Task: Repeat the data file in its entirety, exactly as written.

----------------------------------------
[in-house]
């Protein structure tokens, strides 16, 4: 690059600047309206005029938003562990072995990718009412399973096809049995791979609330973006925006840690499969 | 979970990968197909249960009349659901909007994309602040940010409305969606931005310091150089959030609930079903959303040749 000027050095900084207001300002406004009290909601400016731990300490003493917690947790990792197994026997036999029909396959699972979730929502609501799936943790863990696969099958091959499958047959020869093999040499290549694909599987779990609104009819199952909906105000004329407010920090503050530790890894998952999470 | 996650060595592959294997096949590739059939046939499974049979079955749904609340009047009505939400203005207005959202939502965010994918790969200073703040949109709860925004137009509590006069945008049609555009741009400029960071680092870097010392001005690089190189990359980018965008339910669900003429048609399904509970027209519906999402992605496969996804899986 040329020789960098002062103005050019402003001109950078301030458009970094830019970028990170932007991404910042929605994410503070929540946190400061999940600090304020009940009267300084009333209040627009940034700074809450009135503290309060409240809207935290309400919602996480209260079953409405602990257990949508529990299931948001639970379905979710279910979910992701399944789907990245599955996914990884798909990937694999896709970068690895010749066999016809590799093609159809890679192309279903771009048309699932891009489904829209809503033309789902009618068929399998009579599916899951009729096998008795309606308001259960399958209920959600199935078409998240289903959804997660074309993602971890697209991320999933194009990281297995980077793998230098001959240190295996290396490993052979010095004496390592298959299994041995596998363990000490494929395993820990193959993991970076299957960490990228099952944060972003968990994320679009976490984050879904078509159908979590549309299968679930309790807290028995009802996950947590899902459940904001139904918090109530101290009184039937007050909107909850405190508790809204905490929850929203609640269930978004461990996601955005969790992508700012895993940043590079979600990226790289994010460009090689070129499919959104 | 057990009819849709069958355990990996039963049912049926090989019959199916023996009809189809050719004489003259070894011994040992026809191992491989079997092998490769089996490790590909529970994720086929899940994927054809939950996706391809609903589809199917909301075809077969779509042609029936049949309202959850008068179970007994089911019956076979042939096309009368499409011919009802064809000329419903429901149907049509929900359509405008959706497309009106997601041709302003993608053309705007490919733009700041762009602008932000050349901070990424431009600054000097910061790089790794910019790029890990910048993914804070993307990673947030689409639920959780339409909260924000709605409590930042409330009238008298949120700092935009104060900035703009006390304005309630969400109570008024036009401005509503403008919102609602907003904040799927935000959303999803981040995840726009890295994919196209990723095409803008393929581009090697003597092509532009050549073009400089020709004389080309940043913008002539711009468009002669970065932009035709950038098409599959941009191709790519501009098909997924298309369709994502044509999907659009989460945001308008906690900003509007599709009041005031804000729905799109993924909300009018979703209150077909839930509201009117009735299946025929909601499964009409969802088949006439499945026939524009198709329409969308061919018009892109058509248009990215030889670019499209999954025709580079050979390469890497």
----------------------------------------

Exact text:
[in-house]
């Protein structure tokens, strides 16, 4: 690059600047309206005029938003562990072995990718009412399973096809049995791979609330973006925006840690499969 | 979970990968197909249960009349659901909007994309602040940010409305969606931005310091150089959030609930079903959303040749 000027050095900084207001300002406004009290909601400016731990300490003493917690947790990792197994026997036999029909396959699972979730929502609501799936943790863990696969099958091959499958047959020869093999040499290549694909599987779990609104009819199952909906105000004329407010920090503050530790890894998952999470 | 996650060595592959294997096949590739059939046939499974049979079955749904609340009047009505939400203005207005959202939502965010994918790969200073703040949109709860925004137009509590006069945008049609555009741009400029960071680092870097010392001005690089190189990359980018965008339910669900003429048609399904509970027209519906999402992605496969996804899986 040329020789960098002062103005050019402003001109950078301030458009970094830019970028990170932007991404910042929605994410503070929540946190400061999940600090304020009940009267300084009333209040627009940034700074809450009135503290309060409240809207935290309400919602996480209260079953409405602990257990949508529990299931948001639970379905979710279910979910992701399944789907990245599955996914990884798909990937694999896709970068690895010749066999016809590799093609159809890679192309279903771009048309699932891009489904829209809503033309789902009618068929399998009579599916899951009729096998008795309606308001259960399958209920959600199935078409998240289903959804997660074309993602971890697209991320999933194009990281297995980077793998230098001959240190295996290396490993052979010095004496390592298959299994041995596998363990000490494929395993820990193959993991970076299957960490990228099952944060972003968990994320679009976490984050879904078509159908979590549309299968679930309790807290028995009802996950947590899902459940904001139904918090109530101290009184039937007050909107909850405190508790809204905490929850929203609640269930978004461990996601955005969790992508700012895993940043590079979600990226790289994010460009090689070129499919959104 | 057990009819849709069958355990990996039963049912049926090989019959199916023996009809189809050719004489003259070894011994040992026809191992491989079997092998490769089996490790590909529970994720086929899940994927054809939950996706391809609903589809199917909301075809077969779509042609029936049949309202959850008068179970007994089911019956076979042939096309009368499409011919009802064809000329419903429901149907049509929900359509405008959706497309009106997601041709302003993608053309705007490919733009700041762009602008932000050349901070990424431009600054000097910061790089790794910019790029890990910048993914804070993307990673947030689409639920959780339409909260924000709605409590930042409330009238008298949120700092935009104060900035703009006390304005309630969400109570008024036009401005509503403008919102609602907003904040799927935000959303999803981040995840726009890295994919196209990723095409803008393929581009090697003597092509532009050549073009400089020709004389080309940043913008002539711009468009002669970065932009035709950038098409599959941009191709790519501009098909997924298309369709994502044509999907659009989460945001308008906690900003509007599709009041005031804000729905799109993924909300009018979703209150077909839930509201009117009735299946025929909601499964009409969802088949006439499945026939524009198709329409969308061919018009892109058509248009990215030889670019499209999954025709580079050979390469890497």